Zionsville, IN – August 11, 2012 – The final day of the competition continued today at the 2012 Traders Point Hunt Charity Horse Show and Country Fair. Once again, perfect weather drew in a large audience from the Indianapolis area for an exciting day of show jumping at Wild Air Farms in Zionsville, IN.
Veteran course designer and judge, Phil DeVita, produced a challenging course for the competitors for the highlight of Traders Point, the $60,000 Grand Prix of Indianapolis. Throughout the week, DeVita’s courses have been twisting and winding with few related distances and have stressed that the rider carve the turns and get in straight, while staying within a tight maximum time.
“Today is a little bit of the same and a little different,” DeVita explained. “I went with a touch of the derby theme. We’ve got more natural elements, brush, straw, brush, natural poles, stained poles, white poles with grass poles. I tried to mix and match a little bit more.”
“It’s sort of a big wide-open field. We start out, which is a little abnormal for me, over a vertical−it’s got a little brush under it. So its got a little ground line- a friendly jump. Then, we loop around to the first oxer, which is pretty much 1.40m square, so it starts out a little serious. Then, we make an “s” for 1-2-3. Three is a 1.45m vertical.”
“Then, the first of only two somewhat related distances, bending line-could be six or seven strides-to fence 8, a 1.45m oxer. A left turn around to the first combination-so we’re basically doing an “s” to a serpentine−and we’re jumping a vertical oxer combination up on the far end of the ring. Making a left turn and back to the open ditch with just three poles−a little airy.”
“Then, right up the bank and four natural poles-very airy on the bank. Then a little different: we’re going to gallop down the bank straight to the water. All you’ve got to do is get straight. The momentum of the bank is going to get you over the water. I don’t think it’s going to be really difficult. I think it’s a balance issue.”
“Then, they’re going to have to re-group and re-organize, make a right hand turn to the stained pole gray pillar vertical−27 feet-one stride and it’s pretty substantial. We’re right at 1.45m there and coming out is almost 1.50m. From there we make a serpentine−a right turn up over the middle oxer, which is almost 1.50m−all the oxers are 1.50m spreads. From there we take a left turn to the tallest jump on the course, a three-pole, white plank, it’s about 1.53-4m−big, tall straight up and down vertical. Then we make a dog-leg left to an airy liverpool, then probably seven strides balancing down to the last two fences, a pair of oxers−the first one set at 1.50m spread at 1.45m. The second oxer is 1.55m spread and it’s just about 1.50 on the back rail. So, it’s a little bit of scope test. Horses are tired. It’s the end of the course.”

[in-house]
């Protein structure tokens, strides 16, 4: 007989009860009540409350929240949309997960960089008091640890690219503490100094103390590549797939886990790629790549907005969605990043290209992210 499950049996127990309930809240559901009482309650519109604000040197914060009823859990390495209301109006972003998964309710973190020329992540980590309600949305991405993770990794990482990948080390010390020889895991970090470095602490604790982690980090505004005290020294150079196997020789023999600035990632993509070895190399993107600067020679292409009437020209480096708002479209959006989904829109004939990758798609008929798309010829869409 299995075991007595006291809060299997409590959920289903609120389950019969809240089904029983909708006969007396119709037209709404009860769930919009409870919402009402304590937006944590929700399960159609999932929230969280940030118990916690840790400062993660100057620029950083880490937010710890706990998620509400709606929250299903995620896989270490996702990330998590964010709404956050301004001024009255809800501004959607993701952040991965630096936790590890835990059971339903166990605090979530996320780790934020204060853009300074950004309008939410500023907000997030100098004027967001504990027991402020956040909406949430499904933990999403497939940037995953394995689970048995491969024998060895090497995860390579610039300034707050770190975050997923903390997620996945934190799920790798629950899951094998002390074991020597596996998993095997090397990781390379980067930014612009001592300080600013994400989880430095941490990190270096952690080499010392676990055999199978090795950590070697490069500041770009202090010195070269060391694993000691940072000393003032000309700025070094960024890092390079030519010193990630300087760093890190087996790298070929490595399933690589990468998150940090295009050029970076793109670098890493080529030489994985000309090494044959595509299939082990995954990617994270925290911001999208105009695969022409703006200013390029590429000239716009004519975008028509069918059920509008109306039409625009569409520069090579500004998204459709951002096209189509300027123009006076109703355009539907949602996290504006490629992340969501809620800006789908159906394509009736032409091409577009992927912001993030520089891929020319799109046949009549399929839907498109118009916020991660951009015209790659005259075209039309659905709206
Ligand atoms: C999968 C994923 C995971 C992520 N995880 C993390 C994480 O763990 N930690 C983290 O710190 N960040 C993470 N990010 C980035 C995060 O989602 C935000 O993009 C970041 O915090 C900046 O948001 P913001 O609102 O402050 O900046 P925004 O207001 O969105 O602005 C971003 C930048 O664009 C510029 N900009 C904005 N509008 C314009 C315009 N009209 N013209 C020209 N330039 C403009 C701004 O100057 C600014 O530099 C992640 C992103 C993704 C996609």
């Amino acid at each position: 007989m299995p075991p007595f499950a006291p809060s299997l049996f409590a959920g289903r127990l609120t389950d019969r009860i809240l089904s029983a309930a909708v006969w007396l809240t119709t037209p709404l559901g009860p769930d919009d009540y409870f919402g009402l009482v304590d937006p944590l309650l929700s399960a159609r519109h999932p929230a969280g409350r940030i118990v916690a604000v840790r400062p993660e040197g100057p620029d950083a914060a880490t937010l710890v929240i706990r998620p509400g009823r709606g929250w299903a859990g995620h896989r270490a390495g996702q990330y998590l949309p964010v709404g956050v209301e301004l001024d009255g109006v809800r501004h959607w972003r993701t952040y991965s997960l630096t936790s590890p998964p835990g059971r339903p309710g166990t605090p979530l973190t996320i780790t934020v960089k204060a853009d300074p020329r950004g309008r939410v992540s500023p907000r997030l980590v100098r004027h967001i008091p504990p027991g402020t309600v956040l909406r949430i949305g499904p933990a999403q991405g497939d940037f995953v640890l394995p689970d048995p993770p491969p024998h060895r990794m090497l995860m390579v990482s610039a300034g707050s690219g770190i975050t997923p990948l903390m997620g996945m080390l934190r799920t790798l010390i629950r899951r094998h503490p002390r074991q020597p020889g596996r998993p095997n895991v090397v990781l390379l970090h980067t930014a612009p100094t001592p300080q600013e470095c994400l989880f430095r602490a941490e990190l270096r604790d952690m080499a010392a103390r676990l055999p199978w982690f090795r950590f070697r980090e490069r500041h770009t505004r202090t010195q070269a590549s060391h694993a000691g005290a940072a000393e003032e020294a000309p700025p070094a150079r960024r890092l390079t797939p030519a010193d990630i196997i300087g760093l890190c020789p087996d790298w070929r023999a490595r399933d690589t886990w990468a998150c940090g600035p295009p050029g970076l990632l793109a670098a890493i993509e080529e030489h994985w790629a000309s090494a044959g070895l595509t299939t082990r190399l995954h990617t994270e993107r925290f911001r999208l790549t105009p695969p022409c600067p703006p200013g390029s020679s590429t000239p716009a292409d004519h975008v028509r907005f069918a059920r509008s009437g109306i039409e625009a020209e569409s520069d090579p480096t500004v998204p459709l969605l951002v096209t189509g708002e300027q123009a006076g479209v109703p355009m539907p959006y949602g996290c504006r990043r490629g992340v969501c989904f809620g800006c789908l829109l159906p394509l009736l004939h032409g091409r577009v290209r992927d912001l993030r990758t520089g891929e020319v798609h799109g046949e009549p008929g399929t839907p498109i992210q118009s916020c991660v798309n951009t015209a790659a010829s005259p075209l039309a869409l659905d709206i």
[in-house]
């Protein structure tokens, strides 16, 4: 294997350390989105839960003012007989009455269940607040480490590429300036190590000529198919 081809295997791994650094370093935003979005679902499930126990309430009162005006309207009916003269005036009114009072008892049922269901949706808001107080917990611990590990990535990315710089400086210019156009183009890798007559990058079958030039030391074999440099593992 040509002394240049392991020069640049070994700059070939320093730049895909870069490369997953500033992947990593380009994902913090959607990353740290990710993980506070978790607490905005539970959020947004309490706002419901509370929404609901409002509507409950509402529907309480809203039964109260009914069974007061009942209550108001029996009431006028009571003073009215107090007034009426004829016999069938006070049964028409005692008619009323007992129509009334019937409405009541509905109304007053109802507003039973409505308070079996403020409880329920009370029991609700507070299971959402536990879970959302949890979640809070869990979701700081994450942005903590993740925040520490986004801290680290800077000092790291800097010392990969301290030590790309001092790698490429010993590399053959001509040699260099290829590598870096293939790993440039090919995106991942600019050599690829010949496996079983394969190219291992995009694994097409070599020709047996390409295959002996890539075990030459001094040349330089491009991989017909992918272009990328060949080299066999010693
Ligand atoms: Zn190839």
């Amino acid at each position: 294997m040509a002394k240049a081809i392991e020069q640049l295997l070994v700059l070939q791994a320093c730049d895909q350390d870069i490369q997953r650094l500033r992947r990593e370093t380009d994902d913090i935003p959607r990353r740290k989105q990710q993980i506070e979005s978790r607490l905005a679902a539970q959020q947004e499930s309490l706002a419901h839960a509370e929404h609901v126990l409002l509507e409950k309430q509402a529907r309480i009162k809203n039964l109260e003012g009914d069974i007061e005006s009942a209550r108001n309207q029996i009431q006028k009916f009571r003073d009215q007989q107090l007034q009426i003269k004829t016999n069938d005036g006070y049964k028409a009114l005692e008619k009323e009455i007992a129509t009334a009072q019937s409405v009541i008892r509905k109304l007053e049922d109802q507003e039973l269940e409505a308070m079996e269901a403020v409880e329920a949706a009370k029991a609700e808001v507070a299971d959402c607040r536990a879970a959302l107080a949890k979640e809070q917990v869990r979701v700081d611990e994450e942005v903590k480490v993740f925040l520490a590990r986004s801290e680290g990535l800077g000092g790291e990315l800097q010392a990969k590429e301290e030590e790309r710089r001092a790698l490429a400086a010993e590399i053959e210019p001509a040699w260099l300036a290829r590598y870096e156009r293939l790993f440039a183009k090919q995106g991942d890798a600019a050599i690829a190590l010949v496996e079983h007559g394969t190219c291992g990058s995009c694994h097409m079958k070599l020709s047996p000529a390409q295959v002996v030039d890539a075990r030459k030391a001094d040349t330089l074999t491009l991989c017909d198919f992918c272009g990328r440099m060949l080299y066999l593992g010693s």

“I would love to see five clear, if I got six I’d be happier and seven would be better. For $60,000 it needs to be a little bit of a test. A broke horse has an edge. Not easy and not free,” stressed DeVita as he considered the integrity of his course.
As it turned out−he got eight: Lillie Ross and Allison Ross’s Pako, Wilhelm Genn and Palim Palim, owned by Nancy Gooding, Aaron Vale and Amen Corner Farm’s Palm Sunday, Emily Short and Grande Finale, Lisa Goldman and her own Morocco, Nick Novak and his Springfield Tennessee, Taylor Land and Jay Land’s Nepal and finally 17-year old Claudia Billups and her Quick N Easy.
|Wilhem Genn and Palim Palim. Photo by Carrie Wirth|
Wilhelm Genn and Palim Palim, a tall, attractive
Westphalian with a distinctive blaze, was the first to deliver a clean round in the short track. He made it look easy and clearly carved the turns, which left all the rails in their cups, coming in at a time of 51.229.
Then, young Taylor Land and Nepal produced what would be the only other clean jump-off round, expertly ridden and stopping the timer at 45.969, edging Genn out of first place.
“I really liked the course,” shared Land. “I liked getting to jump all the natural obstacles−and so does Nepal. We’re going to the Hampton Classic after this, so it was good to practice−jumping the water and everything. It was a fun course.”
“I was a little bit more conservative in some places,” Land said of turning on the grass, something that DeVita had mentioned would be the approach of the more seasoned riders.
“Nepal is 10 and we’ve had him since he was 5. He’s been an amazing horse for our whole family. He’s super careful. He’s a little quirky, but he’s a lot of fun. He’s from Argentina, a warmblood.”
Second place finisher Wilhelm Genn agreed. “I thought it was a very well-designed course, the jumps were nice size, very good technical part, the water… I loved it,” he said. “I thought it was a great course.”
“This is a horse I got in training about six weeks ago, so we don’t know each other very well,” he shared about Palim Palim. “He’s very new at this level. He’s only jumped a few Grand Prixes, so that is why I didn’t want too go fast in the jump-off. I was so happy he jumped clean and finished nice and smooth.”
$60,000 Grand Prix of Indianapolis
Horses in bold are graduates of the Young Jumper Championships
1 NEPAL 2002 AAFE g. GS Raimundo x Halbin von H-SB
TAYLOR LAND 0-0/45.968
2 PALIM PALIM 2002 WES g. Polytraum x Pilot.
WILHELM GENN 0-0/51.229
3 PALM SUNDAY 1999 KWPN g. Concorde x Polydor
AARON VALE 0-4
4 MOROCCO 2003 g. Roc USA x Acaroid xx. Bred in USA by Nancy Whitehead.
LISA GOLDMAN 0-4
5 QUICK N EASY 2002 ZANG g. Quick Star x Chin Cin
CLAUDIA BILLUPS 0-4
6 SPRINGFIELD TENNESSEE 1995 g. Irco Mena x Traunstein
NICK NOVAK 0-4
7 GRANDE FINALE 3E 2002 CSH m. Jamestown x Chin Chin. Bred in Canada by Epstein Equestrian Enterprises.
EMILY SHORT 0-8
8 PAKO 1997 KWPN g. Farmer x Rubinstein (Lepanto). Bred in USA by Deborah Harrison DVM
LILLIE ROSS 0-OC